I don’t have the mental focus to think hard about it at the moment, but could this be applied to games of other genres? What if you had, say, an action-adventure game with iterative characters that the player can develop in various ways, encouraging attachment, that stay dead when he dies, without ending the game? Instead, the game’s plot and action would go on, but the player would have to choose a new character to continue the story. I have no idea whether it would work, but it’s a thought.

That idea works really well for party-based rpg/strategy games like XCOM :o
But I still can’t figure out how to make a player care for a single avatar like in shooters/platformers.

 
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Originally posted by DannyDaNinja:
Originally posted by FakeKraid:

Has anyone considered the case of the Fire Emblem series? In that game, the player controls not a single avatar, but an entire team, most of them with developed personalities that at least somewhat encourage emotional investment…and death is permanent in that game. I mean, you can quit mid-battle and re-load your game, but if you finish and save that character stays dead forever. The team goes on, but that character doesn’t.

I don’t have the mental focus to think hard about it at the moment, but could this be applied to games of other genres? What if you had, say, an action-adventure game with iterative characters that the player can develop in various ways, encouraging attachment, that stay dead when he dies, without ending the game? Instead, the game’s plot and action would go on, but the player would have to choose a new character to continue the story. I have no idea whether it would work, but it’s a thought.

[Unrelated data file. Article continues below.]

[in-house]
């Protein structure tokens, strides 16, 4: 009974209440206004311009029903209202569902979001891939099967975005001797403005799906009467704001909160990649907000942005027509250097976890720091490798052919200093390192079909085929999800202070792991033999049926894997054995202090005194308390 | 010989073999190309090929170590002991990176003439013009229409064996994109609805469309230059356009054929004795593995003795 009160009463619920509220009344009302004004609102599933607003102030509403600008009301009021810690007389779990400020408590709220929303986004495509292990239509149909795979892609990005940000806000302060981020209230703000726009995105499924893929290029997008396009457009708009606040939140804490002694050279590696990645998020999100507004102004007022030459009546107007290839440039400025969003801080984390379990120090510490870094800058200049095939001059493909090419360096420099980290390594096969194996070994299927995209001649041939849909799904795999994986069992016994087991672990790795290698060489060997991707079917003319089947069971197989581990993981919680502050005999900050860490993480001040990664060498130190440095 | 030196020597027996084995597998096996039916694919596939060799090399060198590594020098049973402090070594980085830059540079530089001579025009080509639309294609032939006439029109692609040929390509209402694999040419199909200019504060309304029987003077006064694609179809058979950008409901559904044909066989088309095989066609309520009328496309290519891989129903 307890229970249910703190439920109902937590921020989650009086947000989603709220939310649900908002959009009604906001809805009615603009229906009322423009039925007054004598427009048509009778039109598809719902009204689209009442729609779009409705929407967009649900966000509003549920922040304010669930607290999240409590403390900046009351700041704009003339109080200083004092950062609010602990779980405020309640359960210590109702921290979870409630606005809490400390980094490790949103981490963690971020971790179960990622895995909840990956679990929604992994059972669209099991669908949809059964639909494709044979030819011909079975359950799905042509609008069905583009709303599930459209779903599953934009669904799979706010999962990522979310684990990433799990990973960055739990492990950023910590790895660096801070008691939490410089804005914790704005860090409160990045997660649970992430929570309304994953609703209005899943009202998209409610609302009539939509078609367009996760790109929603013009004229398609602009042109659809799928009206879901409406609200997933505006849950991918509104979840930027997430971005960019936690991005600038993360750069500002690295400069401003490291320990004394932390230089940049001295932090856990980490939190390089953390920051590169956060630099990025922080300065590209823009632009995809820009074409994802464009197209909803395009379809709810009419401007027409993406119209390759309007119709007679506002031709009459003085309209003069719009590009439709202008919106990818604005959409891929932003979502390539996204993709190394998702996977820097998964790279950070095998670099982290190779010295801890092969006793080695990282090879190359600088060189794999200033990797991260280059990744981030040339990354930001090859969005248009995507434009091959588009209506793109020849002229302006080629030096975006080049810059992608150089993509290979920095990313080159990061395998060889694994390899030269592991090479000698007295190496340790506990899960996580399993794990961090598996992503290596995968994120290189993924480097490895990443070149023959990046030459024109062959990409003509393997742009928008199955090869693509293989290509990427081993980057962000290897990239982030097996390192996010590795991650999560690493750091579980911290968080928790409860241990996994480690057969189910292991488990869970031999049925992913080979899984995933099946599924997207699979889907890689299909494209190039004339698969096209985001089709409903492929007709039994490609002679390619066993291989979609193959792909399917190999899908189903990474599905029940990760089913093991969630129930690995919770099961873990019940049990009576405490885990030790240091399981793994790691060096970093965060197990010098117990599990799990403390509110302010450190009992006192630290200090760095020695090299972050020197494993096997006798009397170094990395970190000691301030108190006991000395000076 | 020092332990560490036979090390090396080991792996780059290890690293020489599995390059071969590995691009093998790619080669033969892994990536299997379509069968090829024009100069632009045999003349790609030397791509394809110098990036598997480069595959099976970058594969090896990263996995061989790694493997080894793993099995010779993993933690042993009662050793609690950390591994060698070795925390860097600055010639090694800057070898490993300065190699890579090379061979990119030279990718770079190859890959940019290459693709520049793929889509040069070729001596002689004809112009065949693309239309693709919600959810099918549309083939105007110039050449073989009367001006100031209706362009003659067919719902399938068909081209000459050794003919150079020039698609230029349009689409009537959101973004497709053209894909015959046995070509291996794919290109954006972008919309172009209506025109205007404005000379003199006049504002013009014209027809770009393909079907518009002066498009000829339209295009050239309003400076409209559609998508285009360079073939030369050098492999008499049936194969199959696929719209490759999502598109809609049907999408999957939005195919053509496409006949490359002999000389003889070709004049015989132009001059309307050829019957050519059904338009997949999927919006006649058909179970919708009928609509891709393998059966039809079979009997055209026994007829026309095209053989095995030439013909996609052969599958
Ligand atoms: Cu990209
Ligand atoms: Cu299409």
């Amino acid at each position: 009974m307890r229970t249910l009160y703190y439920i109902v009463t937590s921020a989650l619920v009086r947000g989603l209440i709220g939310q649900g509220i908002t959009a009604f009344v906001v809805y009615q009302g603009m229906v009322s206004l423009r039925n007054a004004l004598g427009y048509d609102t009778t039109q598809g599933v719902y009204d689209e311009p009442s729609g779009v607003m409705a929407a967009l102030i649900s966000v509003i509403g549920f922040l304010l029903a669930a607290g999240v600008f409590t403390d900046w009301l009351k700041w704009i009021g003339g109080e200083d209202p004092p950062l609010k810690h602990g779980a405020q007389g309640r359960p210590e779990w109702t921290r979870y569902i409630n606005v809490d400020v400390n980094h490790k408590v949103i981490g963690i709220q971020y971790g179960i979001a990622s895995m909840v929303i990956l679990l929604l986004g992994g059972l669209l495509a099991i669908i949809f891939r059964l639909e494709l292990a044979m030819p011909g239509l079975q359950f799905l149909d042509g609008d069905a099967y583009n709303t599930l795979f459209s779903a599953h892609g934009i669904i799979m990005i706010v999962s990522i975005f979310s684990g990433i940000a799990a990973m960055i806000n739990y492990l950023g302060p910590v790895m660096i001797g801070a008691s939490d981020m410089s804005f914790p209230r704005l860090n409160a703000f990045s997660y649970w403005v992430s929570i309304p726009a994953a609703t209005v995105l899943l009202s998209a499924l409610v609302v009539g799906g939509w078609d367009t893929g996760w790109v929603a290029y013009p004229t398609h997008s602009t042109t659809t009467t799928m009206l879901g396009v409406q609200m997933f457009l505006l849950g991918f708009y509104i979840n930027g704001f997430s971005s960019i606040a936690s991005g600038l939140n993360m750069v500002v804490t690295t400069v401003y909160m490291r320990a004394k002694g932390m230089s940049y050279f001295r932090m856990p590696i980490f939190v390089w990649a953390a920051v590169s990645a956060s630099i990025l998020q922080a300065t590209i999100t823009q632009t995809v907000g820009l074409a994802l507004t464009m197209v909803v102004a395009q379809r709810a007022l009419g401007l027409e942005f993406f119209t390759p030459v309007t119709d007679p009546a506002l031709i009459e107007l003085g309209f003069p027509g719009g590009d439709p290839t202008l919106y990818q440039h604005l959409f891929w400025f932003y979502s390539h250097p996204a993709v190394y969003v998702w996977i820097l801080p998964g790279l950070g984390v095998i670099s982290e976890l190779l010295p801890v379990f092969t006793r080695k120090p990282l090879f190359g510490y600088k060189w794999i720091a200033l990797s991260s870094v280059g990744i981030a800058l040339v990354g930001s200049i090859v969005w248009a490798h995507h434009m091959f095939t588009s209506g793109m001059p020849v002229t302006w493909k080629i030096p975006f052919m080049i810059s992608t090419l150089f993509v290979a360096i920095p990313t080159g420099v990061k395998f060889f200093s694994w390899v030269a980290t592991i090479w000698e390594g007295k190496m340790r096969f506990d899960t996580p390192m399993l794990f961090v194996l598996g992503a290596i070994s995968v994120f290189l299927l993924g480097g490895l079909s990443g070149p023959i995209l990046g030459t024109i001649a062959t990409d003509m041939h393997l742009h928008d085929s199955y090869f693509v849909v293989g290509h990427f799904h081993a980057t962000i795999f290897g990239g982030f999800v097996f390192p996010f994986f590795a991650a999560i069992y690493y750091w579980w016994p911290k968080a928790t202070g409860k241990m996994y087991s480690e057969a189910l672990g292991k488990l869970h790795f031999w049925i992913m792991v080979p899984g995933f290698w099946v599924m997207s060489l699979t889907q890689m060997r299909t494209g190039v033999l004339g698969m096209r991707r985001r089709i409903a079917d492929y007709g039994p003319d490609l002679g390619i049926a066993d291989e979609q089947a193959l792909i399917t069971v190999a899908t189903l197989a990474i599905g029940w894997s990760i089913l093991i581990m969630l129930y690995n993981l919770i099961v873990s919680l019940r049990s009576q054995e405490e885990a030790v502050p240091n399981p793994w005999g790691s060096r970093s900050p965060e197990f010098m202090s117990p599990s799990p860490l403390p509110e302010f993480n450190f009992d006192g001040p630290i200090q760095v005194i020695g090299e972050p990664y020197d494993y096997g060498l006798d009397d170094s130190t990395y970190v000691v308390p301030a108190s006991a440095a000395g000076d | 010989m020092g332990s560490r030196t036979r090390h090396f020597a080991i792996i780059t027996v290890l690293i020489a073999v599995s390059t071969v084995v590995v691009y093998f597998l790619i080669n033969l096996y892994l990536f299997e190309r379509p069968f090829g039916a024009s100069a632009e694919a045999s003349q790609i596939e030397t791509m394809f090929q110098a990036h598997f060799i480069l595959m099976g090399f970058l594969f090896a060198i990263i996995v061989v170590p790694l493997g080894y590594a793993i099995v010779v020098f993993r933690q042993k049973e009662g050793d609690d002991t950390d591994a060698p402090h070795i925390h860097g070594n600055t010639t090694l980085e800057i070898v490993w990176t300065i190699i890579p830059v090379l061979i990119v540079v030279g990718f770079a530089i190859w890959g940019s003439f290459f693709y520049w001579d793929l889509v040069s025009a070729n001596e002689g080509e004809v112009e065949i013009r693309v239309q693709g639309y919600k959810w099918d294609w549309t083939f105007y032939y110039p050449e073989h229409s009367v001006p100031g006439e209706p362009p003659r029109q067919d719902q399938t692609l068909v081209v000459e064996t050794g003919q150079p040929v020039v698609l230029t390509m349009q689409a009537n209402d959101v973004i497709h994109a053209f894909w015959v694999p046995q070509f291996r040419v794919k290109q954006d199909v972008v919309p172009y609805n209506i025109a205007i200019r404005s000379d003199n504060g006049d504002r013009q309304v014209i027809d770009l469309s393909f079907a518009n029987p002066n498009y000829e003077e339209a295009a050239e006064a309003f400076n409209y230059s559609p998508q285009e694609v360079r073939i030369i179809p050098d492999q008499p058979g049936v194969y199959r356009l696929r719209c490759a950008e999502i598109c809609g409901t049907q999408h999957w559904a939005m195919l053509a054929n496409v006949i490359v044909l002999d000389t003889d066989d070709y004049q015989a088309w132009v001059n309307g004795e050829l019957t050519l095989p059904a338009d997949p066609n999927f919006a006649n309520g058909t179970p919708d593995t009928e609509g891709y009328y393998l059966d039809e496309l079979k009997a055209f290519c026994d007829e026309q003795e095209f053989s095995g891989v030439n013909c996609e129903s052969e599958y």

That idea works really well for party-based rpg/strategy games like XCOM :o
But I still can’t figure out how to make a player care for a single avatar like in shooters/platformers.

As long as there’s near-instantaneous respawning, one can pretty much guarantee players will not care about their avatars. Only in a game where staying alive is a more primary purpose of the game will that start to become true. If you think about it, referencing back to your lamenting the lack of tactics, the goal of modern-day fps’s is not to stay alive. Lives are numerous. They’re handed out like candy. Instead, the goal is to kill the baddies or get to location X. Yes, a secondary goal is to do it with as few deaths as possible (i.e. in the fastest time), but the life of the avatar isn’t of primary import.

Compare that with less run-of-the-mill games like Heart of Darkness or Oddworld. Not only is staying alive pretty much the one thing that should be in the forefront of your mind, but when the avatar DOES die it’s not in a tidy little burst of pixels. It’s kinda gruesome. And it works. As I said a couple months back, that instant reincarnation is what does it in.

As much as people might dislike the word, I think punishment might be the best way to go with what you hope to accomplish. It’s not enough for people to just restart from a previous checkpoint. The fault with that thinking is that while the death of the player may have set them back, they’re still seconds later right back in playing the game, which acts as a counterbalance to any punishment the player might have felt. The player doesn’t mind the loss of progress because continuity is maintained. Why does this matter? Because this just further illustrates the principle that they’re not playing the game to stay alive—they’re playing it to (in shooters) shoot things. As long as their gun is blazing, what does it matter that they just died?

Add an increased buffer period to the respawn and I think that’ll help. Pushing too far to the other end of the spectrum (just to illistrate the point) how much do you think players would value the lives of their avatars if, every time the avatar died, the player had to endure a 20-30 second cutscene? It’s quite literally a timeout. The player is being prevented from doing the one thing they want to do: play the game.

Obviously the timing would need to be tested. As with some platform games the measly three-second respawn time is too short, and with our hypothetical test game a respawn time of a minute would be too long, but there exists a happy median where two standard deviations of players on a bell curve would consider the cutscene long enough to REALLY incentivize them to die much less, but not so long that they consider the game to be wasting their time.

I personally believe that right there is the easiest way to add value to avatars.